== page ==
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Stephen D. Dumont
University of Notre Dame (Notre Dame, IN 46556-4635)
The Two Affections of Will: From Anselm of Canterbury (d. 1109) to John Duns Scotus (d. 1308)

This project traces the history of the theory of the 'two affections of the will' from its first occurrence in Anselm of Canterbury to its most influential development in John Duns Scotus. The distinction places within the will two inclinations, one for happiness and the other for justice, establishing the will as a self-moving, autonomous power and the locus of morality. In its particular formulation by Scotus, who makes the affection for justice the primary sense of freedom, the doctrine of the two affections is seen to have broken from the eudaimonistic ethics of the Greeks. I reconstruct the largely ignored history of the two affections as it was inserted into the mainstream debates over free will in the thirteenth century, which then served as a main source for Scotus’s own theory. I give a historically more accurate interpretation of the two affections theory in Scotus and address its commonly assigned role in his ethics as rendering the moral law naturally accessible.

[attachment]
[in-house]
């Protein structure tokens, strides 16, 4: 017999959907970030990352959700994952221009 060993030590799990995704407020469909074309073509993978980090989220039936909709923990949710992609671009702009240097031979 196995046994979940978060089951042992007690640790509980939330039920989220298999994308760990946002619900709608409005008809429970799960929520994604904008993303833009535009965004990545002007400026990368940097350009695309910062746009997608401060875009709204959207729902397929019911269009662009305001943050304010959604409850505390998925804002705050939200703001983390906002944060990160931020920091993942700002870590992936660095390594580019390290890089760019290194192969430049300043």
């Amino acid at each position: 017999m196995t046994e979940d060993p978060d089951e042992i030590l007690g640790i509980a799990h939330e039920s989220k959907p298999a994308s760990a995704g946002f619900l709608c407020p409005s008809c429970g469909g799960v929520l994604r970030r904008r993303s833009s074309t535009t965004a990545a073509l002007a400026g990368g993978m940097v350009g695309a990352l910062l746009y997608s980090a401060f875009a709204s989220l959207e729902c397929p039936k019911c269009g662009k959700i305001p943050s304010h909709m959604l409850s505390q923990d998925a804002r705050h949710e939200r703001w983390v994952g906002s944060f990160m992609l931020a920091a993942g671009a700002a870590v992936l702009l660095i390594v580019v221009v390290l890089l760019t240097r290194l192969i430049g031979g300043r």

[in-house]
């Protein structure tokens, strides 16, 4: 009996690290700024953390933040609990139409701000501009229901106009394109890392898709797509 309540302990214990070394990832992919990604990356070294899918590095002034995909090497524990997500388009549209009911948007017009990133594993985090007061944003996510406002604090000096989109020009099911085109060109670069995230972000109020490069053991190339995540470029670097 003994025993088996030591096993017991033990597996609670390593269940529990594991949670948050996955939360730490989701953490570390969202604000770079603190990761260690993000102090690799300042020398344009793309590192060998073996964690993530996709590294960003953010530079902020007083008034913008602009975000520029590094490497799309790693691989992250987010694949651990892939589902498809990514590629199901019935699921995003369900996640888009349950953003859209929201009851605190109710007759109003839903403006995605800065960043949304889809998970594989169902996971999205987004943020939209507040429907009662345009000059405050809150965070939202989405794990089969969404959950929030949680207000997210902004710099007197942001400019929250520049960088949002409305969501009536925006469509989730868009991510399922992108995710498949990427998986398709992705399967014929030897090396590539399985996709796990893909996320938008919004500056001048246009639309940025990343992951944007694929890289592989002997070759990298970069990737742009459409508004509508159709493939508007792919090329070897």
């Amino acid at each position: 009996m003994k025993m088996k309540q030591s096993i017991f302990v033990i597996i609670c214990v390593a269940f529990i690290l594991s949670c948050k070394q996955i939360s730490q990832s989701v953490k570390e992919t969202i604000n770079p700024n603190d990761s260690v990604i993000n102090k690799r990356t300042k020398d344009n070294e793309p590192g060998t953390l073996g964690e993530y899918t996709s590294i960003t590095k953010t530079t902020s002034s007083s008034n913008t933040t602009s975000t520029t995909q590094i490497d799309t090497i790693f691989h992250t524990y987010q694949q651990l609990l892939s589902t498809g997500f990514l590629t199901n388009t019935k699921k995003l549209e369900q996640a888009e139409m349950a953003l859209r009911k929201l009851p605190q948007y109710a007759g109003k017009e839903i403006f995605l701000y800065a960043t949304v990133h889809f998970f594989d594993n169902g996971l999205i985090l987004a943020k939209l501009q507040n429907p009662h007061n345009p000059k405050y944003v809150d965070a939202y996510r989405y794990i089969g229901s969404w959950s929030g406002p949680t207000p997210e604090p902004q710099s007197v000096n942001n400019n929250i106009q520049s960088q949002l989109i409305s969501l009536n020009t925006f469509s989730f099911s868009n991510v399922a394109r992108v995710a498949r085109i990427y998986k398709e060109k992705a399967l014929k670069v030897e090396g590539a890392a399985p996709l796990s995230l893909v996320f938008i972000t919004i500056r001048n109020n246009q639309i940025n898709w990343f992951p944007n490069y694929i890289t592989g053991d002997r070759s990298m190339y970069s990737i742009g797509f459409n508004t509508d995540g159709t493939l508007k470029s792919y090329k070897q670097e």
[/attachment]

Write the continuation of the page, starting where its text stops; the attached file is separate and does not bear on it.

[Grant products]

Project fields:
History of Philosophy

Fellowships for University Teachers

Research Programs

$50,400 (approved)
$50,400 (awarded)

Grant period:
7/1/2013 – 6/30/2014